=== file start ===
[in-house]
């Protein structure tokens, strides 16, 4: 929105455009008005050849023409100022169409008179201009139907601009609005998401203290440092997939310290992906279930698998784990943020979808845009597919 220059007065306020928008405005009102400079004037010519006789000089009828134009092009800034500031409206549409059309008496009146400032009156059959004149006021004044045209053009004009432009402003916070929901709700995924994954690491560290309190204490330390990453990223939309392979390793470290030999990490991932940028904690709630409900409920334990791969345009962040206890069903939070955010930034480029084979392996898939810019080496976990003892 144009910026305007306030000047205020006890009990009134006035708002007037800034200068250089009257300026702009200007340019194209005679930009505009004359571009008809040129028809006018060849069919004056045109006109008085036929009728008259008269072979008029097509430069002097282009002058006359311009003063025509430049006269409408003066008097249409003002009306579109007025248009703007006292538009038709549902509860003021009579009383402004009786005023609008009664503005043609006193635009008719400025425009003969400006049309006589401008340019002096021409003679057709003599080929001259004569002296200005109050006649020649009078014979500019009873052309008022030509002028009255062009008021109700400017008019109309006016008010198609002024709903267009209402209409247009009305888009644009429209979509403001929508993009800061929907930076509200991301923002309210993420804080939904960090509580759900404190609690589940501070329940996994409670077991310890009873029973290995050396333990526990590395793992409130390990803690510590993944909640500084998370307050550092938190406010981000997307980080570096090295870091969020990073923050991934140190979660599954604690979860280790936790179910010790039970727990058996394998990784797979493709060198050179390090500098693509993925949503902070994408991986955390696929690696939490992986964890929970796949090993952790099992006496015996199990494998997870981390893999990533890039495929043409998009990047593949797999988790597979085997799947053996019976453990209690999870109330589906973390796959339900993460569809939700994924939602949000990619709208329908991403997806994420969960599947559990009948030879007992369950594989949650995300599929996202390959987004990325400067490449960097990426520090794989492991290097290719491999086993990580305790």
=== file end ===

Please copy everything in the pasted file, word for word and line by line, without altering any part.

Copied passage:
[in-house]
């Protein structure tokens, strides 16, 4: 929105455009008005050849023409100022169409008179201009139907601009609005998401203290440092997939310290992906279930698998784990943020979808845009597919 220059007065306020928008405005009102400079004037010519006789000089009828134009092009800034500031409206549409059309008496009146400032009156059959004149006021004044045209053009004009432009402003916070929901709700995924994954690491560290309190204490330390990453990223939309392979390793470290030999990490991932940028904690709630409900409920334990791969345009962040206890069903939070955010930034480029084979392996898939810019080496976990003892 144009910026305007306030000047205020006890009990009134006035708002007037800034200068250089009257300026702009200007340019194209005679930009505009004359571009008809040129028809006018060849069919004056045109006109008085036929009728008259008269072979008029097509430069002097282009002058006359311009003063025509430049006269409408003066008097249409003002009306579109007025248009703007006292538009038709549902509860003021009579009383402004009786005023609008009664503005043609006193635009008719400025425009003969400006049309006589401008340019002096021409003679057709003599080929001259004569002296200005109050006649020649009078014979500019009873052309008022030509002028009255062009008021109700400017008019109309006016008010198609002024709903267009209402209409247009009305888009644009429209979509403001929508993009800061929907930076509200991301923002309210993420804080939904960090509580759900404190609690589940501070329940996994409670077991310890009873029973290995050396333990526990590395793992409130390990803690510590993944909640500084998370307050550092938190406010981000997307980080570096090295870091969020990073923050991934140190979660599954604690979860280790936790179910010790039970727990058996394998990784797979493709060198050179390090500098693509993925949503902070994408991986955390696929690696939490992986964890929970796949090993952790099992006496015996199990494998997870981390893999990533890039495929043409998009990047593949797999988790597979085997799947053996019976453990209690999870109330589906973390796959339900993460569809939700994924939602949000990619709208329908991403997806994420969960599947559990009948030879007992369950594989949650995300599929996202390959987004990325400067490449960097990426520090794989492991290097290719491999086993990580305790």